We were 18.
He and the girl broke up. I liked someone else. We became friends again. We laughed about how awkward we had been, joked often about how hard we had made things for each other. We went to movies together, we talked on the phone; I ate burnt pizza and drank Cherry Pepsi in his basement, and everyone told me they were surprised the two of us never ended up together.
I left for college in Indiana, and he stayed in Illinois. We spent the bittersweet final weeks of the summer together, and he came with my family to help me move into my dorm. He left me with a stack of CDs and a long, beautiful letter about how important our friendship was. I read it and I cried because it was beautiful, and because I wasn’t in love with him.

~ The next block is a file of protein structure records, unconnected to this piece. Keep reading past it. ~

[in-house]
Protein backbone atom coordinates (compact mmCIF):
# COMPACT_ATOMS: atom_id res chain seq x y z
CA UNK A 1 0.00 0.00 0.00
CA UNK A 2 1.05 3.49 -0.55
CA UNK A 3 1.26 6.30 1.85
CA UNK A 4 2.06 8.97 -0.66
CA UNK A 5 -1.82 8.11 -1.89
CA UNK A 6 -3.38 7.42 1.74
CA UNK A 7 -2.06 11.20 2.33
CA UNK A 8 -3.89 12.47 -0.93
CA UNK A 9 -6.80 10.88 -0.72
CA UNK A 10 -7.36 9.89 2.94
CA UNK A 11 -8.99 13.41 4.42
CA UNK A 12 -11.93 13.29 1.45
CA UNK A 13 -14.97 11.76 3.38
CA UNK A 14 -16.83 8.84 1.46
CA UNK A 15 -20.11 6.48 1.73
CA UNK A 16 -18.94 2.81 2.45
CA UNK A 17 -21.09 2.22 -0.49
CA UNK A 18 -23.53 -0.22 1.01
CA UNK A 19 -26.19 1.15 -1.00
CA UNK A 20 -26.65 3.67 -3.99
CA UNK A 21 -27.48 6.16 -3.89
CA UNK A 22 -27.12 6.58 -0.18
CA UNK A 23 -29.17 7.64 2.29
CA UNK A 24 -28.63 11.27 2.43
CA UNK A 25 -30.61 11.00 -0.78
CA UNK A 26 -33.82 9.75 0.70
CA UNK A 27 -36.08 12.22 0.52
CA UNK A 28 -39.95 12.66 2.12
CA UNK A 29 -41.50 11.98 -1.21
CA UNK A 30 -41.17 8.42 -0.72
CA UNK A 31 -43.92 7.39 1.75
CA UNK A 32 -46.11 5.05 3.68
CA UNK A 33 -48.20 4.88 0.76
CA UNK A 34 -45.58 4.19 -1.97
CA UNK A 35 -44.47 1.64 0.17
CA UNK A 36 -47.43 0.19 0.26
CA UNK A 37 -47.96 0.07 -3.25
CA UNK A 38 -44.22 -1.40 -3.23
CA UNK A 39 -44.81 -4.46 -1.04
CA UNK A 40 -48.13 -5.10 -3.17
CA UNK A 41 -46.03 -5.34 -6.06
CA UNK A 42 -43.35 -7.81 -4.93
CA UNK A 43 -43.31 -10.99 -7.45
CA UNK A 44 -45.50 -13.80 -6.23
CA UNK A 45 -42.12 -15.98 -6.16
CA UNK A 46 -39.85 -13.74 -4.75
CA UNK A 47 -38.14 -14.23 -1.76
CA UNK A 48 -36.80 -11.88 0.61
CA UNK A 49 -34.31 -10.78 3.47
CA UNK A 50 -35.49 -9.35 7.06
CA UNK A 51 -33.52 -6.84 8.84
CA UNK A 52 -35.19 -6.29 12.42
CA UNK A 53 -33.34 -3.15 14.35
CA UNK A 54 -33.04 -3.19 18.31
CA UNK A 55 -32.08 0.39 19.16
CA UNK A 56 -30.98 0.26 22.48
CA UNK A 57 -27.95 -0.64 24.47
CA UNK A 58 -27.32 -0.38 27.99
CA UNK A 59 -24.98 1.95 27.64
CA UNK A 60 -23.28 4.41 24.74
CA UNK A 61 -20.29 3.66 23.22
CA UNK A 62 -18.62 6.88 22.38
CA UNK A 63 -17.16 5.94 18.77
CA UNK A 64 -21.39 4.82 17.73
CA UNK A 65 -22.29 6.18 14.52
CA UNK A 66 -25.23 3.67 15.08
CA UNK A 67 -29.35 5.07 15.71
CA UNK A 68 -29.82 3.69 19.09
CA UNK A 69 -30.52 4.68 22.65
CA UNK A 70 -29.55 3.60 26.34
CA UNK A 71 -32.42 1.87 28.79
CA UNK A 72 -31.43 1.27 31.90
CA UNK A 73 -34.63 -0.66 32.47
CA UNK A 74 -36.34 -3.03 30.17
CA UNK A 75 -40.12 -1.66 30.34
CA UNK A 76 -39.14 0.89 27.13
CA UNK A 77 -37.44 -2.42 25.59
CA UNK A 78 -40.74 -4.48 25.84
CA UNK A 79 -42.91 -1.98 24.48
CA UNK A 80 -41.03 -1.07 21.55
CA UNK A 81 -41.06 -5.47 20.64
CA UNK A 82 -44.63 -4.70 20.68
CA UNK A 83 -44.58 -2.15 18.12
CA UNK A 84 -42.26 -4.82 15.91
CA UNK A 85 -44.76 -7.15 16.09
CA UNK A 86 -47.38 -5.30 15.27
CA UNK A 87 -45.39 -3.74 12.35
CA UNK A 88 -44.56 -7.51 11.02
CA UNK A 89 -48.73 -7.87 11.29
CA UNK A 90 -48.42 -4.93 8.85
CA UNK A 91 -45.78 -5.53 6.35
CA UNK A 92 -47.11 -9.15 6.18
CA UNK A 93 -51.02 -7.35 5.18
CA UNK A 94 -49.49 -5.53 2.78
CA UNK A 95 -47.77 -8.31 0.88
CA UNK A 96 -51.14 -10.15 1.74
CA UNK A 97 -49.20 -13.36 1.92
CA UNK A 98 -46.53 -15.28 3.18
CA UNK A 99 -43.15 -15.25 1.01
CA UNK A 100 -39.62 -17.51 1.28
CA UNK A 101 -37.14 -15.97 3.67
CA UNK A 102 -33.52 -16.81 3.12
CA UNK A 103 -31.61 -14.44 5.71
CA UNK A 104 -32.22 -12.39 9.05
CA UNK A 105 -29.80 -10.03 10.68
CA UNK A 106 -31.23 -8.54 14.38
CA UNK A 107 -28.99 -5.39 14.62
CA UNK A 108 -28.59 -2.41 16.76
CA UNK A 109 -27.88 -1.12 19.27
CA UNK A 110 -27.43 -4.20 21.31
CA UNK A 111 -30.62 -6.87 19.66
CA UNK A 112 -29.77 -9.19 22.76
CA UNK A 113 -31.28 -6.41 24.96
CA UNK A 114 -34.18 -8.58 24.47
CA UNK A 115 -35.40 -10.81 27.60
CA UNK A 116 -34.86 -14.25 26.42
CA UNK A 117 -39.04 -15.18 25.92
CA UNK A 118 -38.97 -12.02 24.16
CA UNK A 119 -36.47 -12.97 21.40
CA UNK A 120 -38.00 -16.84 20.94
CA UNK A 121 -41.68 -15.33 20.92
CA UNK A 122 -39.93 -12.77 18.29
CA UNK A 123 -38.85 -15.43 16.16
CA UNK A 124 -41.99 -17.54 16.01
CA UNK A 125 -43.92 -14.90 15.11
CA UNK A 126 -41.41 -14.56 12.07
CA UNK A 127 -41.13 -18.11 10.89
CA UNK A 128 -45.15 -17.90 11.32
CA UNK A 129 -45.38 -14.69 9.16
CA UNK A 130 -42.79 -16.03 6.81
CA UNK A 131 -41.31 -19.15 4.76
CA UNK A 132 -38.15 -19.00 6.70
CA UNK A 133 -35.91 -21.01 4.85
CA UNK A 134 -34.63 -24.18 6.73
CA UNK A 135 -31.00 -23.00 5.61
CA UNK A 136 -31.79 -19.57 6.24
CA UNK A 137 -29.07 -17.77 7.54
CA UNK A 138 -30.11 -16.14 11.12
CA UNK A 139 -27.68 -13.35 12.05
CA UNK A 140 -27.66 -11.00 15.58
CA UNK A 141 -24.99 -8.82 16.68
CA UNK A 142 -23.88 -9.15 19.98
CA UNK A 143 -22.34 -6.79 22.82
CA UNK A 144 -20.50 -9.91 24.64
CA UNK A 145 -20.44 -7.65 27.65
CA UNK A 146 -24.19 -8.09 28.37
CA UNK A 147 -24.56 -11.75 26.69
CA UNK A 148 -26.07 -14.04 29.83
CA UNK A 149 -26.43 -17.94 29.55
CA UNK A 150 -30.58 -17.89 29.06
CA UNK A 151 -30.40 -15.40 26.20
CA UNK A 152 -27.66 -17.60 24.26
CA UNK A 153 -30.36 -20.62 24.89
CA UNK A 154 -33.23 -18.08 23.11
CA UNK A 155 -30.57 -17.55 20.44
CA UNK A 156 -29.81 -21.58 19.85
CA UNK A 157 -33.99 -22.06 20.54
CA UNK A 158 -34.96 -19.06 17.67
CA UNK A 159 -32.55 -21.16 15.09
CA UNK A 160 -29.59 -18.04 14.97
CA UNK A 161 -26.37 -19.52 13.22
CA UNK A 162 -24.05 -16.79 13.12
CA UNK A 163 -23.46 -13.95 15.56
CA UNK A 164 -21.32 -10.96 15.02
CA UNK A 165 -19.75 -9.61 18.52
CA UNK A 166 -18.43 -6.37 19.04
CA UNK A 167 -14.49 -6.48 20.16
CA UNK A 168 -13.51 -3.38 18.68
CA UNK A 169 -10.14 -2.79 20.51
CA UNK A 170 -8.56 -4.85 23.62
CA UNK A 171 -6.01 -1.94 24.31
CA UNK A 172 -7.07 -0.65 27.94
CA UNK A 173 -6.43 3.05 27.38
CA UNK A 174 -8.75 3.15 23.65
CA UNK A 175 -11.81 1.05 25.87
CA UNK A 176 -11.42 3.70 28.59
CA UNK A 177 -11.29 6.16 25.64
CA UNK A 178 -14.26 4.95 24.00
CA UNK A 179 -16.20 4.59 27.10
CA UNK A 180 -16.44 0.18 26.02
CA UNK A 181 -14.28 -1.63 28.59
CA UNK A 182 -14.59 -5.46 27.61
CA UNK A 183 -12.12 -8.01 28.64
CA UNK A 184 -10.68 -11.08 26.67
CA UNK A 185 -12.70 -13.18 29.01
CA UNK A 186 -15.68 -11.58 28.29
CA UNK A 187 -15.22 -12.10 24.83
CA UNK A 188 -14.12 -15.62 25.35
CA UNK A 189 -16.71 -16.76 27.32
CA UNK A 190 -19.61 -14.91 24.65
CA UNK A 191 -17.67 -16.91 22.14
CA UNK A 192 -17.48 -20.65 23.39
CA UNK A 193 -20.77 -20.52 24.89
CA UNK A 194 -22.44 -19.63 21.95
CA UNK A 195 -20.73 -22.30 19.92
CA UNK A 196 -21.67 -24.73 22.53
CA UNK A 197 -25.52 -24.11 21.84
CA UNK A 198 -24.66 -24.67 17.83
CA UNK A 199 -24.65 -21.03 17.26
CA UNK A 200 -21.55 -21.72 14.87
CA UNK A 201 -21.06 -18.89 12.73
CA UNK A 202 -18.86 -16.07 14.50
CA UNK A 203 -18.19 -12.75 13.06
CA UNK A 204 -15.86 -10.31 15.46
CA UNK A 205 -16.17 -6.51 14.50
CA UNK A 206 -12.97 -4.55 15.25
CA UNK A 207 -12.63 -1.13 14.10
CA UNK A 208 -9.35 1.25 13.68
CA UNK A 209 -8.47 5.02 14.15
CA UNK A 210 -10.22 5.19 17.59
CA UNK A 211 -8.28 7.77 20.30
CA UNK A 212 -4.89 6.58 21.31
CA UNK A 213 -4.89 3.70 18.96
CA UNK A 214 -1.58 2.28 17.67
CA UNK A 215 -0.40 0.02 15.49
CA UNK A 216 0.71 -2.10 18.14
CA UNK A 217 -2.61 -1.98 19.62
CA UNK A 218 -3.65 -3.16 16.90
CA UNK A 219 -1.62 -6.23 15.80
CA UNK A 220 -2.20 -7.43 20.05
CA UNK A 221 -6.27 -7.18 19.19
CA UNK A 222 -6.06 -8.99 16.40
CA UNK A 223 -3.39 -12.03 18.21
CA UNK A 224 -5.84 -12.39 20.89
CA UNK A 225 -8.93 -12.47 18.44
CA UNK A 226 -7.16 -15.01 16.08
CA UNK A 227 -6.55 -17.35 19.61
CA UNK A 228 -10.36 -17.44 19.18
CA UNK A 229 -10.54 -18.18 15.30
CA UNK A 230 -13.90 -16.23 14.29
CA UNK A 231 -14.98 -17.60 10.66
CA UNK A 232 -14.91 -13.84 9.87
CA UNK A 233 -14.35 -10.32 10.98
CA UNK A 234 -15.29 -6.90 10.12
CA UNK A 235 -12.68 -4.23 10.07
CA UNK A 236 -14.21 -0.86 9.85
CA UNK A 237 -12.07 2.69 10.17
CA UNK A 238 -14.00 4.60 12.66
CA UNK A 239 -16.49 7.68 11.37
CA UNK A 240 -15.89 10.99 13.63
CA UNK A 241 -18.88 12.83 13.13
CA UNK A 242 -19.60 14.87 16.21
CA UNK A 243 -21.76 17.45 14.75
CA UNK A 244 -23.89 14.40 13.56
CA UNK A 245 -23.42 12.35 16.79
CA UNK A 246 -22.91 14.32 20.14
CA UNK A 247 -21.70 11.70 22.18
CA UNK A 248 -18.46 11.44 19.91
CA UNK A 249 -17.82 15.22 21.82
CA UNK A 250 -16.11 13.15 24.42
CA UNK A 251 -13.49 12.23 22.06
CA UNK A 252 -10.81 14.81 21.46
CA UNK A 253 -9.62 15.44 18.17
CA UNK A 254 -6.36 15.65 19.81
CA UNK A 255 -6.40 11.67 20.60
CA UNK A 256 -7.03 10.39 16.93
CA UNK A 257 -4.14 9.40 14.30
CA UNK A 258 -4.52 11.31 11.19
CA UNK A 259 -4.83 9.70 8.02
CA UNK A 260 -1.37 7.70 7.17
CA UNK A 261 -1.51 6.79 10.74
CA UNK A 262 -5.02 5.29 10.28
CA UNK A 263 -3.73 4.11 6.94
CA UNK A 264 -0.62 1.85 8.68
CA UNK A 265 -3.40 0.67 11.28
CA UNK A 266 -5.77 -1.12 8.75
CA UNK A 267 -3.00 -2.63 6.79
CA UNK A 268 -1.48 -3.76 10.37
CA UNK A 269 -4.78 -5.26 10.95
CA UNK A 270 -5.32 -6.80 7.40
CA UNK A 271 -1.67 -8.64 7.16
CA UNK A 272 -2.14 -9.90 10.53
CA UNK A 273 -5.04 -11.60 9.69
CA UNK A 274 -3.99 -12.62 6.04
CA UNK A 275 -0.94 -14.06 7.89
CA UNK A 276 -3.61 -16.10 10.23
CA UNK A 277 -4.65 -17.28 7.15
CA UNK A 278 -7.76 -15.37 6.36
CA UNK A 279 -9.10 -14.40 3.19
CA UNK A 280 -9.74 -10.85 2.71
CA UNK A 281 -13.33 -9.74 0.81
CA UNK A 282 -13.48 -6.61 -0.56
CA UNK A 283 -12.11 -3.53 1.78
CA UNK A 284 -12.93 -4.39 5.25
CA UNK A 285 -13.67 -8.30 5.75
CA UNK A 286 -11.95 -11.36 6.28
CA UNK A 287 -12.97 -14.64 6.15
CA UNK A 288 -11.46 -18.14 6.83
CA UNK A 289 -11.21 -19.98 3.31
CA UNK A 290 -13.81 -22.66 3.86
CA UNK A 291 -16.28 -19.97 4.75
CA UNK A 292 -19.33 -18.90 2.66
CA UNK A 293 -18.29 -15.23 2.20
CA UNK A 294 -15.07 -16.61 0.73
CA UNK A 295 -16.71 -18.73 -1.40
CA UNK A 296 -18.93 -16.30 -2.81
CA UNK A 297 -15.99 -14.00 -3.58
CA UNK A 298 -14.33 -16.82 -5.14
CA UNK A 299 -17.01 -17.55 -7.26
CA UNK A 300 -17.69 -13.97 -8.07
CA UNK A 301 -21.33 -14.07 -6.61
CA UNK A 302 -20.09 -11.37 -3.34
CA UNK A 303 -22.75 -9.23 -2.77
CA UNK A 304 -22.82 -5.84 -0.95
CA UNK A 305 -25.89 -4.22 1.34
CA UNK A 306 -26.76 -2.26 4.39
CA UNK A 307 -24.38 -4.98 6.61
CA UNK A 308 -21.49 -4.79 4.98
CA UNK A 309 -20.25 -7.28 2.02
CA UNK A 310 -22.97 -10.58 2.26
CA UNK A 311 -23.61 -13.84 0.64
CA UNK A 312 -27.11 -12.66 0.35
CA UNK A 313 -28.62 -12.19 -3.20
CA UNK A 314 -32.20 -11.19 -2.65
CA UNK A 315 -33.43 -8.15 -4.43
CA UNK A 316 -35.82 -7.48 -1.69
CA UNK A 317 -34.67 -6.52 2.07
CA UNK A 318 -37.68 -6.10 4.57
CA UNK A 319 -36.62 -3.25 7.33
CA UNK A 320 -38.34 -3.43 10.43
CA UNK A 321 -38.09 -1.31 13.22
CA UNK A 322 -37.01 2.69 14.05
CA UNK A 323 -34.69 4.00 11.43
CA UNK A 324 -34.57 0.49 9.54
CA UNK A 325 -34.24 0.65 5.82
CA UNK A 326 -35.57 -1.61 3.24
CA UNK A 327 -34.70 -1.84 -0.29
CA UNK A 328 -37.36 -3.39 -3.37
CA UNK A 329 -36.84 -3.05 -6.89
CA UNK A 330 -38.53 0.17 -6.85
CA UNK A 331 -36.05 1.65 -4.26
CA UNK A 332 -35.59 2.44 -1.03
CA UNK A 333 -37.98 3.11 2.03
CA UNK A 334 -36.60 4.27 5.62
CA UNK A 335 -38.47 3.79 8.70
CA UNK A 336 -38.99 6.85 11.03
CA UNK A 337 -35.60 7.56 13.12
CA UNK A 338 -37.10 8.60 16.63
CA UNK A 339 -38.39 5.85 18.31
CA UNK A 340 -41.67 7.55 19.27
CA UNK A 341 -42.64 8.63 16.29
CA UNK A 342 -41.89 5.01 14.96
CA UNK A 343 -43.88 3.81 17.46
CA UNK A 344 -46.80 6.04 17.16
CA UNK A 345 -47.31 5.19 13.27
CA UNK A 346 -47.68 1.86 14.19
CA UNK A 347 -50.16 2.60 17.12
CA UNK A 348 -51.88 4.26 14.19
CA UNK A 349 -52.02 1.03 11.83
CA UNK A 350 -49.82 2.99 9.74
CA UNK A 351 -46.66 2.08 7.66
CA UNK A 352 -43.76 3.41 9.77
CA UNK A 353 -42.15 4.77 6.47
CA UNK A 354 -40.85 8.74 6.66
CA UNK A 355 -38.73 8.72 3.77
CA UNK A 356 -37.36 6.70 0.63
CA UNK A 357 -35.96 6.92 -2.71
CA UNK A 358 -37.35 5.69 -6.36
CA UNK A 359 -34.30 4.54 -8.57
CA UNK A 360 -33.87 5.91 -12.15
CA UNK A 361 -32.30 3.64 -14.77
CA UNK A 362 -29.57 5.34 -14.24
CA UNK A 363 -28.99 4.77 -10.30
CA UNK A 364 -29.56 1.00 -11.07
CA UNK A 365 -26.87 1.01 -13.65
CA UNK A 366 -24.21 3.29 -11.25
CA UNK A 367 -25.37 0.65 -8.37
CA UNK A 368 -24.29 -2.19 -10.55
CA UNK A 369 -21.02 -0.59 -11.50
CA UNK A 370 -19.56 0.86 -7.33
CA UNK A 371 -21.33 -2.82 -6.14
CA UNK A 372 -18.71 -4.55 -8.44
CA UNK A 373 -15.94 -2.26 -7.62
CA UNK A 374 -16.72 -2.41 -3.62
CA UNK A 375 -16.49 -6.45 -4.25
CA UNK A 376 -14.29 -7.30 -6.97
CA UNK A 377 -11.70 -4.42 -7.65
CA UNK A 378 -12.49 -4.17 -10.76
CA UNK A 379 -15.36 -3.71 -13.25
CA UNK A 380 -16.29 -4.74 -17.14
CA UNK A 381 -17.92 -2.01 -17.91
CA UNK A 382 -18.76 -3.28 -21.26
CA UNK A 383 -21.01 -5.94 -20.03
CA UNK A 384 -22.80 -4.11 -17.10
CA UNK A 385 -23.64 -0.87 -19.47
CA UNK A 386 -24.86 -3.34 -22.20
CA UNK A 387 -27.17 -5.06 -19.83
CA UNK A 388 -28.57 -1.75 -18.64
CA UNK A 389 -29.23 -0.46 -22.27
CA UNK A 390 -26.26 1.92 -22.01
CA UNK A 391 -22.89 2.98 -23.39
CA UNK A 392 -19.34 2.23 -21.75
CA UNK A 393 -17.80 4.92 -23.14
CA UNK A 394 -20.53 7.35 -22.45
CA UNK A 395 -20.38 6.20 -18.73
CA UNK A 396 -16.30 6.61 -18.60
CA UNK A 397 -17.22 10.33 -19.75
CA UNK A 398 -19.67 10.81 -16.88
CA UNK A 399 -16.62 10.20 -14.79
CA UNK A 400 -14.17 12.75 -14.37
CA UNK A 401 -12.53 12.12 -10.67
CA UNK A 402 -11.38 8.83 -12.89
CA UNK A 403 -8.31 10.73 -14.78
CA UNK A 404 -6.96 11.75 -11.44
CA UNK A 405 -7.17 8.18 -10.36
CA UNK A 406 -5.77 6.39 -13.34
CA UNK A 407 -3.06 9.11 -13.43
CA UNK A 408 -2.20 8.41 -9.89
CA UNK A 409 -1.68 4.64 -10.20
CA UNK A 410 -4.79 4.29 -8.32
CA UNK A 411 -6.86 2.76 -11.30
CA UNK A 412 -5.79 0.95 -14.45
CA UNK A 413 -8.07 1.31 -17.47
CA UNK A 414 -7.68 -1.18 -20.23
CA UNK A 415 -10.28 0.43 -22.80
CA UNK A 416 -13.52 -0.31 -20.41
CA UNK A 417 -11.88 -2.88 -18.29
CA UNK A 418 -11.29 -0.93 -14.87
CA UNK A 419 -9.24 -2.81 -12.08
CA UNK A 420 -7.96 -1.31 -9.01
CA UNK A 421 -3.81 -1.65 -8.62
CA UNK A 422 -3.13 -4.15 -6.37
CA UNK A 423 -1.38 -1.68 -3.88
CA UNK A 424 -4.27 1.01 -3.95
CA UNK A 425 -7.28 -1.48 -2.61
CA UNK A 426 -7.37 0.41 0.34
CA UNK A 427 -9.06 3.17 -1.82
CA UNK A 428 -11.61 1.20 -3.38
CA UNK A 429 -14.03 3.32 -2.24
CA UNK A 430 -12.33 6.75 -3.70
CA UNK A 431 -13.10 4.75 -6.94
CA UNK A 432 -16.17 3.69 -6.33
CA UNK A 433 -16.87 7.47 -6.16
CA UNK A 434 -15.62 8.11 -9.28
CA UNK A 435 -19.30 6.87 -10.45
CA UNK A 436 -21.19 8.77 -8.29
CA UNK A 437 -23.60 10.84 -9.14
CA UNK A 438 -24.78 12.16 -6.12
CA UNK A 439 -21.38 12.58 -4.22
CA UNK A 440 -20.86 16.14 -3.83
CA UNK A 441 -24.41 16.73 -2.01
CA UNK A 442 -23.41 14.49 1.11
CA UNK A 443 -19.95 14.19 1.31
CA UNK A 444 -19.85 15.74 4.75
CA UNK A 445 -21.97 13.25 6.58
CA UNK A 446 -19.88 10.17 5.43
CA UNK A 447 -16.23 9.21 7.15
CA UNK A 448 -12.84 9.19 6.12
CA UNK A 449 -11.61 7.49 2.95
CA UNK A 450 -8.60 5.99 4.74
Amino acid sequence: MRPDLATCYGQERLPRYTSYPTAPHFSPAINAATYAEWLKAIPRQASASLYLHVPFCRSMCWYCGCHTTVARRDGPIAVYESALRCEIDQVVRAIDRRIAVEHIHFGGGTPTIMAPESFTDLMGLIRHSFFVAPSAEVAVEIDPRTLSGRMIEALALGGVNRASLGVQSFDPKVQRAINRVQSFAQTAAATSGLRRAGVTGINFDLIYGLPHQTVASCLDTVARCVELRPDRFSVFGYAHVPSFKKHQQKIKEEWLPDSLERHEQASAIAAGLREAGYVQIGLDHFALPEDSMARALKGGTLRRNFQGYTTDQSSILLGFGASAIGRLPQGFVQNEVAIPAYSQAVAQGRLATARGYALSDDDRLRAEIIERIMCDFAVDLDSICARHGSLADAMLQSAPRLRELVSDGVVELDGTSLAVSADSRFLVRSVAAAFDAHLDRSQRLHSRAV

We were 21.
My heart had been broken by a summer crush. Evan had just started dating someone from back home. I was raging jealous. In the middle of an 8:55AM American Modernisms Literature class, I impulsively decided that my jealousy over all these years had to mean something. By 9:50, I had made my decision: I ran back to my room after class and emailed him. I told him I thought it was about time we give “us” a real shot.
A month later, he and the new girl broke up. I was home for Christmas, and he knocked on my parent’s door in the middle of the night. We held hands for the first time. He poured out his feelings; I realized, once again, that I didn’t have any for him. A month later, I told him whatever was supposed to be there wasn’t there and that I had made a huge mistake, and that we were never going to happen.